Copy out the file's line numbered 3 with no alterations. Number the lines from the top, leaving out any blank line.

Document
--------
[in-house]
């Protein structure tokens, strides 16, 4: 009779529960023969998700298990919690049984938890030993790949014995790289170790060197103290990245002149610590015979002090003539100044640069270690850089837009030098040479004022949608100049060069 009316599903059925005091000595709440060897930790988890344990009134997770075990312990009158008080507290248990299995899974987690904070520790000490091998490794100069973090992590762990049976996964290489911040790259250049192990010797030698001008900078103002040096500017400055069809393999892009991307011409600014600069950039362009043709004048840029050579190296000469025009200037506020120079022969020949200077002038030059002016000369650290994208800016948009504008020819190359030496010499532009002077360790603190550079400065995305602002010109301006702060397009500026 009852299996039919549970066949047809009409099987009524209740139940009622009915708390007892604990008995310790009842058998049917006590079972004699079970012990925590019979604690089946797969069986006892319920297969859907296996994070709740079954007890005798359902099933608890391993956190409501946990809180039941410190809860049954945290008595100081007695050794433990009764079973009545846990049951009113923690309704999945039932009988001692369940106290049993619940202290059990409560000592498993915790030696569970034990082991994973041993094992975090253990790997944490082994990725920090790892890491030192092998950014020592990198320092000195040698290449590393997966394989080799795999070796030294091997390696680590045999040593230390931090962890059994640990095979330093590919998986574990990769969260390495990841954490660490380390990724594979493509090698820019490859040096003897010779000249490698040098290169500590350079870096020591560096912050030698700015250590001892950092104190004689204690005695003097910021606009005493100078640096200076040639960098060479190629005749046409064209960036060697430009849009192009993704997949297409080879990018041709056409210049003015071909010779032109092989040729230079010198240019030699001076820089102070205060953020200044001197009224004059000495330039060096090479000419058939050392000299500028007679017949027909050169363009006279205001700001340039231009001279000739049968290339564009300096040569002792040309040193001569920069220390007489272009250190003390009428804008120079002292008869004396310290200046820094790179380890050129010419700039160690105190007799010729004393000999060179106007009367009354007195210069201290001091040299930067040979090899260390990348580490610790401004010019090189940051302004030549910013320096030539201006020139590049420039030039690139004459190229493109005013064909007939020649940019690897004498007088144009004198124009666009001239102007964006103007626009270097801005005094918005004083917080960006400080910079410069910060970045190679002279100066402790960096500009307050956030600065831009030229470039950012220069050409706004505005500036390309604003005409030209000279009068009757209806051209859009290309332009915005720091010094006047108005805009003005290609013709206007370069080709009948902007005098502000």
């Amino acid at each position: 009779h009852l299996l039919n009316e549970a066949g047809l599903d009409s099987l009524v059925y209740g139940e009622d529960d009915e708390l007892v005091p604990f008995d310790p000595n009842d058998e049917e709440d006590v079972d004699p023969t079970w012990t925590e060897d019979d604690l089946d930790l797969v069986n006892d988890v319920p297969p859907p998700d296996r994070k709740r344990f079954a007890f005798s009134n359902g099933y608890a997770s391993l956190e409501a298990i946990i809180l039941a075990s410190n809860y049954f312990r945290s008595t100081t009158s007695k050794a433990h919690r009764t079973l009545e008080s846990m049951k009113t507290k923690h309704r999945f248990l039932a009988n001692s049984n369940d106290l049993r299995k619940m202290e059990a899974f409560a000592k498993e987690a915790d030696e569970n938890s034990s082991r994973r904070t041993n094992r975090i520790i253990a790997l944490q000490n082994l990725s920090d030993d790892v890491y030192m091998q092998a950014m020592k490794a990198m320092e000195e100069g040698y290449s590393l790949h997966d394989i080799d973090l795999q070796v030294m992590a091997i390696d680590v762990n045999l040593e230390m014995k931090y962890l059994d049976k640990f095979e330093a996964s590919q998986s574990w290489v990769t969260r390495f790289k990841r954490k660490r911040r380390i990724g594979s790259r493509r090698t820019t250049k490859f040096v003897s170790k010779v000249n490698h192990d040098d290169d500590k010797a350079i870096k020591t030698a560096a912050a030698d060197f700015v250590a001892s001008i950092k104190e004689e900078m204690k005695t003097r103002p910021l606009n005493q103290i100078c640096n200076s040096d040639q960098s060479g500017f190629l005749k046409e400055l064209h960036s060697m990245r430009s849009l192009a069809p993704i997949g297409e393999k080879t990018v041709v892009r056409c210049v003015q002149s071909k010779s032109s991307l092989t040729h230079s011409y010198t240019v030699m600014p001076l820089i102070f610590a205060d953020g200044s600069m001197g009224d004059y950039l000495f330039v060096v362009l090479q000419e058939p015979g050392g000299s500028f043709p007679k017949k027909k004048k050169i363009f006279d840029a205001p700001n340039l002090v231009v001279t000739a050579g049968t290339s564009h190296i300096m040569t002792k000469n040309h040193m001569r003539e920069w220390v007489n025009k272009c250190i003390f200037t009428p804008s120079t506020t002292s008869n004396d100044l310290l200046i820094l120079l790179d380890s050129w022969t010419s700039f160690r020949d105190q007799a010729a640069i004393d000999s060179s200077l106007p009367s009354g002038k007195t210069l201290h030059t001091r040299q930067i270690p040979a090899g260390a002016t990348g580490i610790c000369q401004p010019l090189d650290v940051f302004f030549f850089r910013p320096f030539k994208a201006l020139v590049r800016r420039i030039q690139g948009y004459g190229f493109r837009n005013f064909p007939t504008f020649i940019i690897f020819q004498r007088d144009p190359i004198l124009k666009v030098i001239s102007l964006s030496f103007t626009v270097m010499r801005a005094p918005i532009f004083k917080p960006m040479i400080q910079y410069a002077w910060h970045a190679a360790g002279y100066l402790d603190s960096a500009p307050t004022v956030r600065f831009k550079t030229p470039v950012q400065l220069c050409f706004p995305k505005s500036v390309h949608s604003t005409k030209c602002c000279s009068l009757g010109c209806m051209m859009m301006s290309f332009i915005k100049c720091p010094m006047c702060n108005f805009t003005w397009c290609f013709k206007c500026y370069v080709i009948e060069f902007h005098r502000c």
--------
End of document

């Amino acid at each position: 009779h009852l299996l039919n009316e549970a066949g047809l599903d009409s099987l009524v059925y209740g139940e009622d529960d009915e708390l007892v005091p604990f008995d310790p000595n009842d058998e049917e709440d006590v079972d004699p023969t079970w012990t925590e060897d019979d604690l089946d930790l797969v069986n006892d988890v319920p297969p859907p998700d296996r994070k709740r344990f079954a007890f005798s009134n359902g099933y608890a997770s391993l956190e409501a298990i946990i809180l039941a075990s410190n809860y049954f312990r945290s008595t100081t009158s007695k050794a433990h919690r009764t079973l009545e008080s846990m049951k009113t507290k923690h309704r999945f248990l039932a009988n001692s049984n369940d106290l049993r299995k619940m202290e059990a899974f409560a000592k498993e987690a915790d030696e569970n938890s034990s082991r994973r904070t041993n094992r975090i520790i253990a790997l944490q000490n082994l990725s920090d030993d790892v890491y030192m091998q092998a950014m020592k490794a990198m320092e000195e100069g040698y290449s590393l790949h997966d394989i080799d973090l795999q070796v030294m992590a091997i390696d680590v762990n045999l040593e230390m014995k931090y962890l059994d049976k640990f095979e330093a996964s590919q998986s574990w290489v990769t969260r390495f790289k990841r954490k660490r911040r380390i990724g594979s790259r493509r090698t820019t250049k490859f040096v003897s170790k010779v000249n490698h192990d040098d290169d500590k010797a350079i870096k020591t030698a560096a912050a030698d060197f700015v250590a001892s001008i950092k104190e004689e900078m204690k005695t003097r103002p910021l606009n005493q103290i100078c640096n200076s040096d040639q960098s060479g500017f190629l005749k046409e400055l064209h960036s060697m990245r430009s849009l192009a069809p993704i997949g297409e393999k080879t990018v041709v892009r056409c210049v003015q002149s071909k010779s032109s991307l092989t040729h230079s011409y010198t240019v030699m600014p001076l820089i102070f610590a205060d953020g200044s600069m001197g009224d004059y950039l000495f330039v060096v362009l090479q000419e058939p015979g050392g000299s500028f043709p007679k017949k027909k004048k050169i363009f006279d840029a205001p700001n340039l002090v231009v001279t000739a050579g049968t290339s564009h190296i300096m040569t002792k000469n040309h040193m001569r003539e920069w220390v007489n025009k272009c250190i003390f200037t009428p804008s120079t506020t002292s008869n004396d100044l310290l200046i820094l120079l790179d380890s050129w022969t010419s700039f160690r020949d105190q007799a010729a640069i004393d000999s060179s200077l106007p009367s009354g002038k007195t210069l201290h030059t001091r040299q930067i270690p040979a090899g260390a002016t990348g580490i610790c000369q401004p010019l090189d650290v940051f302004f030549f850089r910013p320096f030539k994208a201006l020139v590049r800016r420039i030039q690139g948009y004459g190229f493109r837009n005013f064909p007939t504008f020649i940019i690897f020819q004498r007088d144009p190359i004198l124009k666009v030098i001239s102007l964006s030496f103007t626009v270097m010499r801005a005094p918005i532009f004083k917080p960006m040479i400080q910079y410069a002077w910060h970045a190679a360790g002279y100066l402790d603190s960096a500009p307050t004022v956030r600065f831009k550079t030229p470039v950012q400065l220069c050409f706004p995305k505005s500036v390309h949608s604003t005409k030209c602002c000279s009068l009757g010109c209806m051209m859009m301006s290309f332009i915005k100049c720091p010094m006047c702060n108005f805009t003005w397009c290609f013709k206007c500026y370069v080709i009948e060069f902007h005098r502000c």